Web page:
I had the pleasure of interviewing Terry Partridge, Managing Director of RA Watts and Joint Chairman at BExA. From remortgaging his house in 1972 to becoming a significant shareholder of one of the UK’s biggest ceramic and clay exporter, we heard Terry’s inspirational story of the growth of RA Watts.
Name: Terry Partridge
Company: RA Watts
Position: Managing Director
Thank you so much for doing this with us! What is your “backstory”?
I joined R.A. Watts Limited in 1969 as a trainee ‘Shipping Manager’. As the name indicates, the company was owned and run by the Watts family.
The company, which was formed in 1963 exports British ceramic, industrial and pharmaceutical clays to the Indian sub-continent and South Africa. It also trades with Nigeria and Ghana.
In 1972 I re-mortgaged my house, invested some much needed funds in the Company and became a 25% shareholder/director.
In 1985 Mr. and Mrs. Watts expressed a wish to retire so I reached an agreement to buy the company from them over a 5 year period.
In 1990 Marilyn Macdonald, who joined the company in 1984, was appointed as a Director and later became a significant shareholder.
Can you share an interesting exporting story that has happened to you since you became a leader or started your company?
In 2007 we were approached by our Nigerian agent with an enquiry for Marine Loading Arms for the petroleum Industry. These had originally been supplied by a British Company when British Steel and BP built the refinery in 1963. Over a period of time these were gradually replaced by Marine Loading Arms from France and the USA.
Against fierce competition from Europe and the US we were able to broker a deal for the same old British Company to supply 17 new Marine Loading Arms to the refinery. The contract had a value of £4.2 Mn and kept the factory in work for 9 months.
What advice would you give to a founder or CEO who is just starting their exporting journey?
I would advise a founder or CEO of a company new to exporting to join The British Exporters Association (BExA). They should first ask for and then study the Associations’ excellent guide books.
They should also seek advice from UKTI on the markets to which they plan to export their products with particular reference to regulatory requirements both in the UK and the importing country.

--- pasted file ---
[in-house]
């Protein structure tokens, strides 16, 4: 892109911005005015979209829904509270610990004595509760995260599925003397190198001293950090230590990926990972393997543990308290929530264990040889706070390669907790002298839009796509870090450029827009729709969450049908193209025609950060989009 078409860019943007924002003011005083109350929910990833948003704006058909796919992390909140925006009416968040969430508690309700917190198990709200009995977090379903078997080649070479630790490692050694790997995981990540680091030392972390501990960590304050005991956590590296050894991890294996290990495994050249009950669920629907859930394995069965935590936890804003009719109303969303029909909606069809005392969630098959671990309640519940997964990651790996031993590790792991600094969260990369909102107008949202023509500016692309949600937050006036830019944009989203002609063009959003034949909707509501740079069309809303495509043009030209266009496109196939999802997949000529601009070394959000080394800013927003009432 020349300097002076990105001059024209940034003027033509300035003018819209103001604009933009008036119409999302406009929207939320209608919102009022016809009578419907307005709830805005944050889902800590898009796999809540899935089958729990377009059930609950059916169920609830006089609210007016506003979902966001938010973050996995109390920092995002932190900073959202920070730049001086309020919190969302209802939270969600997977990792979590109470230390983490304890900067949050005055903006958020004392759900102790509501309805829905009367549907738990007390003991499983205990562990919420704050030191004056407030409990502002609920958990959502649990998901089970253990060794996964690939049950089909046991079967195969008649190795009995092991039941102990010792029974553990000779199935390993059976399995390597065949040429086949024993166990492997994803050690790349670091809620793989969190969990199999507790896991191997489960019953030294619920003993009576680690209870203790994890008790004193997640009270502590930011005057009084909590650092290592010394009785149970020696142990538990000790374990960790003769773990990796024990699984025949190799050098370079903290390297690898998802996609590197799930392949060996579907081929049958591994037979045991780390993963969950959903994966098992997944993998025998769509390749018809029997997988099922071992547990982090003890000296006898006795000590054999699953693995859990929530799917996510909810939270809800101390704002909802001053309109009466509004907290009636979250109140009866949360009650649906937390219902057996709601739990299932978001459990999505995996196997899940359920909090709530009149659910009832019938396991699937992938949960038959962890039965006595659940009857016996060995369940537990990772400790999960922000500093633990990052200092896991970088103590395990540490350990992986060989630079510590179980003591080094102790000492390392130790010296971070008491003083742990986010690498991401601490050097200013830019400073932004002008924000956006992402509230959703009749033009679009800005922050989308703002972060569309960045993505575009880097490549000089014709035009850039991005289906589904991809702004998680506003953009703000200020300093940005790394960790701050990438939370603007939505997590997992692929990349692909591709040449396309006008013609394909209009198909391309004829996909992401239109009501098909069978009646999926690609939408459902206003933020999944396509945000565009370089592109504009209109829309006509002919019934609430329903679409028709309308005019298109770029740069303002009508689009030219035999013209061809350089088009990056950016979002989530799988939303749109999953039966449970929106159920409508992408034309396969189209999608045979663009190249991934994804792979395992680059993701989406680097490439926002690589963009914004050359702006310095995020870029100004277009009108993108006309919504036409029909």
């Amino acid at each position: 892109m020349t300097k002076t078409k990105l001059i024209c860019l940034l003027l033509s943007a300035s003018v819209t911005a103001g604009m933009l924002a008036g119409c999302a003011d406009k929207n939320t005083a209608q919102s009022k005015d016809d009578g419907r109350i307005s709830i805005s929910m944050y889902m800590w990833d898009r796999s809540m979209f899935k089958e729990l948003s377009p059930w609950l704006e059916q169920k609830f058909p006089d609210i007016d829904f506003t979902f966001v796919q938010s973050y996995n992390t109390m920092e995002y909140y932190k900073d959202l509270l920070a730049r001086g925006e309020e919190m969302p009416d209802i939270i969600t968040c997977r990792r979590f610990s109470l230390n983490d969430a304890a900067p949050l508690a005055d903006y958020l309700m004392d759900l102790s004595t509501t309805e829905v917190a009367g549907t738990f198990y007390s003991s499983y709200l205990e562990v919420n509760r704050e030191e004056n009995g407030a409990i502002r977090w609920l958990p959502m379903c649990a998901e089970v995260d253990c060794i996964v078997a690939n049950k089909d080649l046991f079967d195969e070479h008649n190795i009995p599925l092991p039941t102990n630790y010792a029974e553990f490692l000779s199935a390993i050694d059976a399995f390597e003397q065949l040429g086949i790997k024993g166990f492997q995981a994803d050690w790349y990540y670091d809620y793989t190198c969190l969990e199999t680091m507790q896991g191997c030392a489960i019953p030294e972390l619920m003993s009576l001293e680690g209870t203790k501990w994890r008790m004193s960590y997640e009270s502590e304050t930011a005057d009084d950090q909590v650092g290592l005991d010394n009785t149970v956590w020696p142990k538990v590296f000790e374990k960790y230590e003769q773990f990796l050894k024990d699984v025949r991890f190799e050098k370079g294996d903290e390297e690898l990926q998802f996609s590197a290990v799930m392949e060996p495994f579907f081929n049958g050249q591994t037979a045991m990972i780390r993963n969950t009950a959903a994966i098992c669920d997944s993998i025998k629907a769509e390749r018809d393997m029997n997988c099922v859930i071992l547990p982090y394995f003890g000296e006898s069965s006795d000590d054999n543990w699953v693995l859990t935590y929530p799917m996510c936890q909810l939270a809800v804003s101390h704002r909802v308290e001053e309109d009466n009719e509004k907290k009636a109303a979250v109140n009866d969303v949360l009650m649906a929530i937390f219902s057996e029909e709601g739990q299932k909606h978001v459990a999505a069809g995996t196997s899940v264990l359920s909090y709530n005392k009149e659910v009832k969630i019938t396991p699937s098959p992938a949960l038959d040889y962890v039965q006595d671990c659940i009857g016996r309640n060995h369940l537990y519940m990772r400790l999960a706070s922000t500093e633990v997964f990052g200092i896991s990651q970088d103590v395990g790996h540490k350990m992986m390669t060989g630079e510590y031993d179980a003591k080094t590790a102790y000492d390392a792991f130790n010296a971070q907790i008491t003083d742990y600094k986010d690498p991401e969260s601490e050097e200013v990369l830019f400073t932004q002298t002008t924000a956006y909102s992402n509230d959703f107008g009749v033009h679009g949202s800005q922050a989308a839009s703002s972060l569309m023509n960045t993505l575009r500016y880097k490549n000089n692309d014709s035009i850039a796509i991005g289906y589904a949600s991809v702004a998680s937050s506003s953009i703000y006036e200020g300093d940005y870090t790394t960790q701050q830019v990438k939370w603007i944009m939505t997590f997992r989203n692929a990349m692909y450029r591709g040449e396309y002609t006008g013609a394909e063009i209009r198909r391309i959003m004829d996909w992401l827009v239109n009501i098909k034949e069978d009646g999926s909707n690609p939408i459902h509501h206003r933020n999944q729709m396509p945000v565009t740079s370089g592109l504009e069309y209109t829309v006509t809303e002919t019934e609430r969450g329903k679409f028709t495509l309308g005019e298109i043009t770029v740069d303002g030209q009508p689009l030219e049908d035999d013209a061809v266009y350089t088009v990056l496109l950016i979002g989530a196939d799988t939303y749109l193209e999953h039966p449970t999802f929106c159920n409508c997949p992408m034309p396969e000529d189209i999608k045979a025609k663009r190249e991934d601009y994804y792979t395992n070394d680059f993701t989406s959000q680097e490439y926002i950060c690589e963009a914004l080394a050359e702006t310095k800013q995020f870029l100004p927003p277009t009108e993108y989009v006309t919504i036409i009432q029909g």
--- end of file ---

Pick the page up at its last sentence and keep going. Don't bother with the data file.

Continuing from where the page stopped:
They should employ a reliable forwarding agent to handle the physical side of their exports i.e. collection of goods, transport to docks/airport, shipment/airfreight, preparation of the documents etc. Before finalising any contract they would need to satisfy themselves one hundred percent on how they were going to be paid.
Can you share any stories or examples of how your company is making a difference to others, or how you’re making an influence in your sector?
Apart from providing employment to the company’s staff over the last 55 years we have also contributed to the income of our supply chain for the same period i.e. our suppliers of goods and services.
Can you share what you believe will be the “Top 4 Exporting Trends Over The Next 3 Years”
Assuming Brexit does mean Brexit !) the trend for British exporters is likely to be towards pioneering and increasing business with markets outside of the EU e.g. China, India, South America and the old ‘Commonwealth countries’. It is to be hoped that this business would be additional rather than a replacement of traditional business with the EU.
What are the medium to long-term objectives that you’re focusing on at your company and how will you achieve this?
We plan in the medium and the long term to continue to promote the products our principals in the markets where we represent them. We also plan to service our existing customers in those markets and wherever possible to increase business with them and to seek new customers.
RA Watts is a member of the British Exporters Association (BExA)